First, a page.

• T-34 747(r) - T-34 747(r) is the designation of captured T-34-76 tanks. Some captured tanks were fitted with cupolas of the Panzer III or Panzer IV along with Schürzen side armor.

Self-propelled anti-aircraft guns[edit]

  • Flakpanzer T-34 - This German conversion was a single T-34 made into a self-propelled antiaircraft gun armed with a 2 cm Flakvierling 38 in a new armored turret with an open top. The single vehicle manufactured was used by PzJagAbt 653 in July 1944.[7][8]

People's Republic of China[edit]

Chinese modified T-34-85


Although there have been many modifications that have resulted in some visual differences between original T-34-85 and the Chinese T-34-85, and although the Chinese factory 617 had the ability to produce every single part of T-34-85, there was not a single T-34-85 that was actually produced in China.[9]

The name "Type 58" is made up by the online game World of Tanks for a hypothetical Chinese-built T-34 variant, and was never seen on any Chinese military documents or the internet before World of Tanks released the vehicle under the name.[10]

Self-propelled anti-aircraft guns[edit]

  • Type 63 was a T-34-76 Obr.1943 produced by UralVagonZavod converted into an anti-aircraft vehicle, armed with Chinese twin 37 mm Type 61 AA guns.[11]
  • Type 65 was a T-34-85 proceeded similar modification as Type 63.One captured by US forces in Vietnam and survived today.



  • T-34-85M1 - This unit was a product of the Polish refurbishing program. Similar to Soviet Model 1960, it added 'skeleton' roadwheels.
    • T-34-85M2 - The Polish refurbishing program produced this tank, similar to Soviet Model 1969, by adding exterior storage, a deep-wading kit and a snorkel.

Support vehicles[edit]

  • CW-34 is a Polish derivative of VT-34.
  • WPT-34 (1960s) - This was a Polish repair and maintenance vehicle with a superstructure replacing the turret, a crane, a large-diameter telescoping snorkel for deep fording operations as well as a large-spade type earth anchor in the rear. It was converted from T-34 tanks as well as SU-85 and SU-100 tank destroyers.



  • T-34 with 120/150 mm howitzer - During World War II, Romania had captured many Soviet vehicles, among them being two T-34s. One of them weighed 32 tonnes and was up-armored (shielded STZ variant). It was proposed to modify those vehicles to make them more effective by mounting 120 and 150 mm howitzers on them. The project was scrapped because the needed recoil parts for said guns weren't available in Romania at the time. Also, it would have been needed to equip the vehicles with new turrets, which the Romanian industry wasn't able to produce.[12] Romania, however, made other similar conversions during the war, namely the Mareșal, TACAM T-60, TACAM R-2 and Vânătorul de care R35, which all used captured Soviet parts (either chassis or guns).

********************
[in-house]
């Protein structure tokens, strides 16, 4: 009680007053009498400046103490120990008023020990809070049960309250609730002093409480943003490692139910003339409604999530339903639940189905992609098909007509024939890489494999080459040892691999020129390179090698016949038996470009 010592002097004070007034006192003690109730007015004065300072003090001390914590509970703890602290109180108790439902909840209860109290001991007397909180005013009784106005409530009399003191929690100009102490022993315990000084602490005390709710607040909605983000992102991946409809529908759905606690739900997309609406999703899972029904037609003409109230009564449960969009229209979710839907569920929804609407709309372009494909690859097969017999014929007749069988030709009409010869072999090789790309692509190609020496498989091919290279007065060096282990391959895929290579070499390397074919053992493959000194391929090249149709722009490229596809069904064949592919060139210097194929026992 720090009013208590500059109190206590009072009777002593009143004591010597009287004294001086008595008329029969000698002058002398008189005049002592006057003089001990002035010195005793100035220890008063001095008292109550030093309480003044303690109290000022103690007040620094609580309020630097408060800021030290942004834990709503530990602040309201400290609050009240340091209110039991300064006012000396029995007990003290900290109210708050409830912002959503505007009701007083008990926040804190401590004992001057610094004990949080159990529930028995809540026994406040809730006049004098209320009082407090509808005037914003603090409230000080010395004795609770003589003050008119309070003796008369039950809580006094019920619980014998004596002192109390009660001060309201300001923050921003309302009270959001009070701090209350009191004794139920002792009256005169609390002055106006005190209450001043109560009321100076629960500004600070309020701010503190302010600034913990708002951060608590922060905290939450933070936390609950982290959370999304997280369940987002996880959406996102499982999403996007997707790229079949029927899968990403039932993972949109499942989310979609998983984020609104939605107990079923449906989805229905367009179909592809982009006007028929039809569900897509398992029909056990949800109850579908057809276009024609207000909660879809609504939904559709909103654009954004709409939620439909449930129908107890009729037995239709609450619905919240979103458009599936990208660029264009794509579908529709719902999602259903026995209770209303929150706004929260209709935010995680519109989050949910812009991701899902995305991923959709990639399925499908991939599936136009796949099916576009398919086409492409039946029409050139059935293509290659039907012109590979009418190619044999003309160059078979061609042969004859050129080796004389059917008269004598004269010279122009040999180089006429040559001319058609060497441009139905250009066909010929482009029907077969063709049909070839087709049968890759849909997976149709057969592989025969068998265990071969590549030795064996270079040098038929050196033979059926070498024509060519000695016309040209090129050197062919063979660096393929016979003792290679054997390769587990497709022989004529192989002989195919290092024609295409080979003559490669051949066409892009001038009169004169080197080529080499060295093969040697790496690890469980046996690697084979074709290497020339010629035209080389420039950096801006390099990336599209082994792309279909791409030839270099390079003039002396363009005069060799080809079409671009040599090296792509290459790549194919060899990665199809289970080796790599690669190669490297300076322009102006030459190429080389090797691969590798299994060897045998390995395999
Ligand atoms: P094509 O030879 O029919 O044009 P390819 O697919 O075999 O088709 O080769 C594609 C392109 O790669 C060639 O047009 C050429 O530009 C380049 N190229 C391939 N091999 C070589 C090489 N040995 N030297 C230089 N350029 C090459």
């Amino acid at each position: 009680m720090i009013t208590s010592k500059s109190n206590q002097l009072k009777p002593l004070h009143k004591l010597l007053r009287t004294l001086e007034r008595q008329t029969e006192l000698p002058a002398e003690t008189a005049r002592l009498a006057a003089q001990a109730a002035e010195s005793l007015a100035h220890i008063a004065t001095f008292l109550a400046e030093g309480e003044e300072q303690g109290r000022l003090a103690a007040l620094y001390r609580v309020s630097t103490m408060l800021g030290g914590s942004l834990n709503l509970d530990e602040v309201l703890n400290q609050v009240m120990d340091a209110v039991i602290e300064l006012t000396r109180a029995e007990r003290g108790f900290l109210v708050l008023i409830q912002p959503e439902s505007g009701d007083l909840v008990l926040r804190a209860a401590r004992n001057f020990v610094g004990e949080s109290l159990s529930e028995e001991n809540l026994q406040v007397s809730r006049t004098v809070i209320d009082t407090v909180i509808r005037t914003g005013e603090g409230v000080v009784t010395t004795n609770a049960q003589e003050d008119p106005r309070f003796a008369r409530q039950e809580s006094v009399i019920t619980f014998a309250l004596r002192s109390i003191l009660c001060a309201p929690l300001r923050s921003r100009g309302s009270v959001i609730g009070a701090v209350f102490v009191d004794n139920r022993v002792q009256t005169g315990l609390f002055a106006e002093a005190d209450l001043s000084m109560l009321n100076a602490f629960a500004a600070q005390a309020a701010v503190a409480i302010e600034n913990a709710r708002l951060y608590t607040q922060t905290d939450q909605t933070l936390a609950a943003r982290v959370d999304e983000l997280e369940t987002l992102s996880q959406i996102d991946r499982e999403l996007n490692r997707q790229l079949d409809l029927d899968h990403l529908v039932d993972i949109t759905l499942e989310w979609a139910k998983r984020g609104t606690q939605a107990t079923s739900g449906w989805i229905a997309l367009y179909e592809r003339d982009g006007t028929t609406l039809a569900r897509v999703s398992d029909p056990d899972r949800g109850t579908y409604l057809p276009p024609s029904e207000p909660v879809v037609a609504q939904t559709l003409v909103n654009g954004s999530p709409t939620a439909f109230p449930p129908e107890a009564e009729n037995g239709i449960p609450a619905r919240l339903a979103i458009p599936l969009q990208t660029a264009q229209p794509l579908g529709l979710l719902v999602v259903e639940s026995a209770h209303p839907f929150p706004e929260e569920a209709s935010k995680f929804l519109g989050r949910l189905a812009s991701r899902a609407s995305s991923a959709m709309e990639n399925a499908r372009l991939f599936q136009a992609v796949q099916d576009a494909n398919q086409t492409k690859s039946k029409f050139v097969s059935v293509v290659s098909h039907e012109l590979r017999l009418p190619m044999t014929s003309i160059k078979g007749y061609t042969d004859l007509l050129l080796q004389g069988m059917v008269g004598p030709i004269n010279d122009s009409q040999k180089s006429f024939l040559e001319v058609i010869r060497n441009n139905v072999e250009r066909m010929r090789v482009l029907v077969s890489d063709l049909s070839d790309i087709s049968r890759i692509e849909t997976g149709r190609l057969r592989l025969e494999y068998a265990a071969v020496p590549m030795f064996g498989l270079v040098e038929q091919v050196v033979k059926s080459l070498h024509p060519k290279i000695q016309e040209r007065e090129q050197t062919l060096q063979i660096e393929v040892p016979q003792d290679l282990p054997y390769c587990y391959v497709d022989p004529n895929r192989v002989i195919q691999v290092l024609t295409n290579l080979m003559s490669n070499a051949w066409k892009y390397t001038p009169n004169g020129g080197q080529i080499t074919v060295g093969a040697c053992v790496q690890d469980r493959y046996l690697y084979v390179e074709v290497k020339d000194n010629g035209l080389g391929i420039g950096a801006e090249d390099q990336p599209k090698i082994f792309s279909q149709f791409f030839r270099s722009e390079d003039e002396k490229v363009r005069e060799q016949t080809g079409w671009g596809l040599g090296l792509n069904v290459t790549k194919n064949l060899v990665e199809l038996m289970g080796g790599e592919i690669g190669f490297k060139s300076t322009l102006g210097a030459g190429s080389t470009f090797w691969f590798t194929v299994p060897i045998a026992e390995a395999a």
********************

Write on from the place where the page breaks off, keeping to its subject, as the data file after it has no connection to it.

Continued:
• T-34/55 - This unit was a Syrian modernization of Soviet-made T-34-85s earlier upgraded for export by Czechoslovakia, adding an anti-aircraft machine gun fitted to the commander's cupola and other upgrades.

Self-propelled howitzers[edit]

Ex-Syrian T-34/122 SPH in Batey ha-Osef Museum, Tel Aviv, Israel, 2005
  • T-34/122 This Syrian conversion is a self-propelled howitzer armed with a 122 mm D-30 howitzer. The gun is facing backwards to preserve the center of gravity. The mount is completely open apart from a mantlet around the base of the gun tube. The rear of the mount includes a folding platform on which the gun crew works when firing the howitzer. While the vehicle is moving the platform is folded to avoid blocking the driver's vision.

Former Yugoslavia[edit]


Yugoslav Teski Tank Vozilo A on display at the military museum in the Kalemegdan fortress in Belgrade
  • Teski Tenk Vozilo A (Heavy Tank Type A) - This was a 1949 Yugoslav tank based on the T34 design. A total of nine prototypes were built. They were designed and built at the height of the danger from Soviet invasion when Yugoslavia was building up its weapons industry. They were designed by reverse engineering of the Soviet T-34-85 medium tank without any documentation. They are recognizable by their angled front hull corners, modified hull machine gun mantlet, streamlined turret with cylindrical cupola, muzzle brake on the gun, and external fuel tanks that appear to be notched to fit the hull. An alternate version existed, armed with a gun and a mantlet from the M47 Patton. Two examples survive. One of the prototypes is on display at the military museum in the Kalemegdan fortress in Belgrade. The other surviving example is in Banja Luka barracks.
  • T-34B A Yugoslav T-34-85 fitted with an extra 12.7mm M2 Browning machine gun on top of the turret, an improved chassis based on the T-55, and a Night Vision device. Appliqué armor and rubber sheets were usually added to the sides of the turret and hull during the Yugoslav wars.

See also[edit]


  1. ^ Zaloga, Steven J. and James Grandsen. T-34 In Action. Carrollton, Texas: Squadron/Signal Publications, 1983. ISBN 0-89747-112-1
  2. ^ ""The Russian Battlefield"". Archived from the original on 2016-08-31. Retrieved 2014-12-09.
  3. ^ T-34 with ZiS-4 57mm Archived 2017-12-09 at the Wayback Machine - Tanks-Encyclopedia.com
  4. ^ "Russian Battlefield - T-34-100 development". Archived from the original on 2016-12-20. Retrieved 2016-12-13.
  5. ^ Don Busack Consulting. "T-34/122 (Egyptian) Walk Around Page 1". Primeportal.net. Archived from the original on 2012-11-14. Retrieved 2013-09-03.
  6. ^ http://www.jaegerplatoon.net/TANKS6.htm
  7. ^ "Neue Seite 2". Lexikon-der-wehrmacht.de. Archived from the original on 2012-09-25. Retrieved 2013-09-03.
  8. ^ "Panzerkampfwagen T-34(r) Soviet T-34 in German Service". Archived from the original on 2011-02-22. Retrieved 2014-06-07.
  9. ^ 王立等主编:《当代中国的兵器工业》,当代中国出版社,1993年.
  10. ^ https://kknews.cc/news/x65ma9q.html
  11. ^ "A Happey New Year From 62nd BCT".
  12. ^ http://amnr.defense.ro/app/webroot/fileslib/upload/files/Aparitii_editoriale_pdf/20_Armata_evolutia_armei_tancuri.pdf, page 261